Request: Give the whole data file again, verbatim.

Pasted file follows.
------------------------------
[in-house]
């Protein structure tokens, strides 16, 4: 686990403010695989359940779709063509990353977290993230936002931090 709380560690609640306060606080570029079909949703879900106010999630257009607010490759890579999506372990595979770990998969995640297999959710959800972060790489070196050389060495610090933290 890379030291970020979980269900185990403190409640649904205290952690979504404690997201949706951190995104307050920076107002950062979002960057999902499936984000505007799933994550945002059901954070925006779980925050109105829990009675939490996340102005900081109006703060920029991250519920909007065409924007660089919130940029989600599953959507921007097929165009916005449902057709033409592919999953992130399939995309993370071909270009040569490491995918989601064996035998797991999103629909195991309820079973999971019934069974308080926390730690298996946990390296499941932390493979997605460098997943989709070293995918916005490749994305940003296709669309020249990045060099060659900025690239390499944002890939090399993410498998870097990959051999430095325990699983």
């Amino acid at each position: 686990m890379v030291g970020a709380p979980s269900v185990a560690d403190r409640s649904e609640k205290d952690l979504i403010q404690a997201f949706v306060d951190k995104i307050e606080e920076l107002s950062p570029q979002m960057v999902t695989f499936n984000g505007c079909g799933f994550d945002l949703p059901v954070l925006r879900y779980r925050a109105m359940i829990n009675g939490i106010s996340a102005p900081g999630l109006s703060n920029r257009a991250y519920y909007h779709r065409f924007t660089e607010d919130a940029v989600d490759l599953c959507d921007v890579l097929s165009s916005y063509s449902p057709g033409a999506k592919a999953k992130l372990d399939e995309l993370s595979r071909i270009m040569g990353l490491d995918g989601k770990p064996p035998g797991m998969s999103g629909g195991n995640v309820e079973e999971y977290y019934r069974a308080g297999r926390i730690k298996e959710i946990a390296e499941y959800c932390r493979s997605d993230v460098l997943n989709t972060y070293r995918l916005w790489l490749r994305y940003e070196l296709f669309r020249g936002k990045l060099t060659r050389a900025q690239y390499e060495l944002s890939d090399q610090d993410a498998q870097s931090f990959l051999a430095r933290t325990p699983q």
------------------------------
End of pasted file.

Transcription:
[in-house]
């Protein structure tokens, strides 16, 4: 686990403010695989359940779709063509990353977290993230936002931090 709380560690609640306060606080570029079909949703879900106010999630257009607010490759890579999506372990595979770990998969995640297999959710959800972060790489070196050389060495610090933290 890379030291970020979980269900185990403190409640649904205290952690979504404690997201949706951190995104307050920076107002950062979002960057999902499936984000505007799933994550945002059901954070925006779980925050109105829990009675939490996340102005900081109006703060920029991250519920909007065409924007660089919130940029989600599953959507921007097929165009916005449902057709033409592919999953992130399939995309993370071909270009040569490491995918989601064996035998797991999103629909195991309820079973999971019934069974308080926390730690298996946990390296499941932390493979997605460098997943989709070293995918916005490749994305940003296709669309020249990045060099060659900025690239390499944002890939090399993410498998870097990959051999430095325990699983």
């Amino acid at each position: 686990m890379v030291g970020a709380p979980s269900v185990a560690d403190r409640s649904e609640k205290d952690l979504i403010q404690a997201f949706v306060d951190k995104i307050e606080e920076l107002s950062p570029q979002m960057v999902t695989f499936n984000g505007c079909g799933f994550d945002l949703p059901v954070l925006r879900y779980r925050a109105m359940i829990n009675g939490i106010s996340a102005p900081g999630l109006s703060n920029r257009a991250y519920y909007h779709r065409f924007t660089e607010d919130a940029v989600d490759l599953c959507d921007v890579l097929s165009s916005y063509s449902p057709g033409a999506k592919a999953k992130l372990d399939e995309l993370s595979r071909i270009m040569g990353l490491d995918g989601k770990p064996p035998g797991m998969s999103g629909g195991n995640v309820e079973e999971y977290y019934r069974a308080g297999r926390i730690k298996e959710i946990a390296e499941y959800c932390r493979s997605d993230v460098l997943n989709t972060y070293r995918l916005w790489l490749r994305y940003e070196l296709f669309r020249g936002k990045l060099t060659r050389a900025q690239y390499e060495l944002s890939d090399q610090d993410a498998q870097s931090f990959l051999a430095r933290t325990p699983q």